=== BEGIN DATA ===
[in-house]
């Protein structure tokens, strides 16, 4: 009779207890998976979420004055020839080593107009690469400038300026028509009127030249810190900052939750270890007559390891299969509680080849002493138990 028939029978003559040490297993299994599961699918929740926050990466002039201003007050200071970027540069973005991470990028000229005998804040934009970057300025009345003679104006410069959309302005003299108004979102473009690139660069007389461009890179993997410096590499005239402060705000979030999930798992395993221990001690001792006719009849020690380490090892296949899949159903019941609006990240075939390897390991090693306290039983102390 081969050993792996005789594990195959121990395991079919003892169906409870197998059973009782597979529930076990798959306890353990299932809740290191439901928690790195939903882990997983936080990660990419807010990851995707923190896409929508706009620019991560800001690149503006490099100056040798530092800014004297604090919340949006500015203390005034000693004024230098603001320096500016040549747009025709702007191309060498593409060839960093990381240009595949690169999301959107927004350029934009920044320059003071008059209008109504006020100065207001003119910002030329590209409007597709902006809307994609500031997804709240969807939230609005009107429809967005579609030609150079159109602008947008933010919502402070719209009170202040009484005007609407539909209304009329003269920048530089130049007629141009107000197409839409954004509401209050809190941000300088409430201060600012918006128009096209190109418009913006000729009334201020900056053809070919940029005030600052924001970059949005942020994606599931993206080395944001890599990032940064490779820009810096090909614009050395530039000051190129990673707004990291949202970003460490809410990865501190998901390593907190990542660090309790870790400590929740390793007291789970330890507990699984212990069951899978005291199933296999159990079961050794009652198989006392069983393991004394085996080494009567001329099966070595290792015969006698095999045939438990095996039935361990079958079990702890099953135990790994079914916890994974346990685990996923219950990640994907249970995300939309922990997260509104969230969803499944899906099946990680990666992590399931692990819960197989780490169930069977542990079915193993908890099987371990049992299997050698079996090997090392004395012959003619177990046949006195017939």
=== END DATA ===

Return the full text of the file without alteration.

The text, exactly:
[in-house]
């Protein structure tokens, strides 16, 4: 009779207890998976979420004055020839080593107009690469400038300026028509009127030249810190900052939750270890007559390891299969509680080849002493138990 028939029978003559040490297993299994599961699918929740926050990466002039201003007050200071970027540069973005991470990028000229005998804040934009970057300025009345003679104006410069959309302005003299108004979102473009690139660069007389461009890179993997410096590499005239402060705000979030999930798992395993221990001690001792006719009849020690380490090892296949899949159903019941609006990240075939390897390991090693306290039983102390 081969050993792996005789594990195959121990395991079919003892169906409870197998059973009782597979529930076990798959306890353990299932809740290191439901928690790195939903882990997983936080990660990419807010990851995707923190896409929508706009620019991560800001690149503006490099100056040798530092800014004297604090919340949006500015203390005034000693004024230098603001320096500016040549747009025709702007191309060498593409060839960093990381240009595949690169999301959107927004350029934009920044320059003071008059209008109504006020100065207001003119910002030329590209409007597709902006809307994609500031997804709240969807939230609005009107429809967005579609030609150079159109602008947008933010919502402070719209009170202040009484005007609407539909209304009329003269920048530089130049007629141009107000197409839409954004509401209050809190941000300088409430201060600012918006128009096209190109418009913006000729009334201020900056053809070919940029005030600052924001970059949005942020994606599931993206080395944001890599990032940064490779820009810096090909614009050395530039000051190129990673707004990291949202970003460490809410990865501190998901390593907190990542660090309790870790400590929740390793007291789970330890507990699984212990069951899978005291199933296999159990079961050794009652198989006392069983393991004394085996080494009567001329099966070595290792015969006698095999045939438990095996039935361990079958079990702890099953135990790994079914916890994974346990685990996923219950990640994907249970995300939309922990997260509104969230969803499944899906099946990680990666992590399931692990819960197989780490169930069977542990079915193993908890099987371990049992299997050698079996090997090392004395012959003619177990046949006195017939």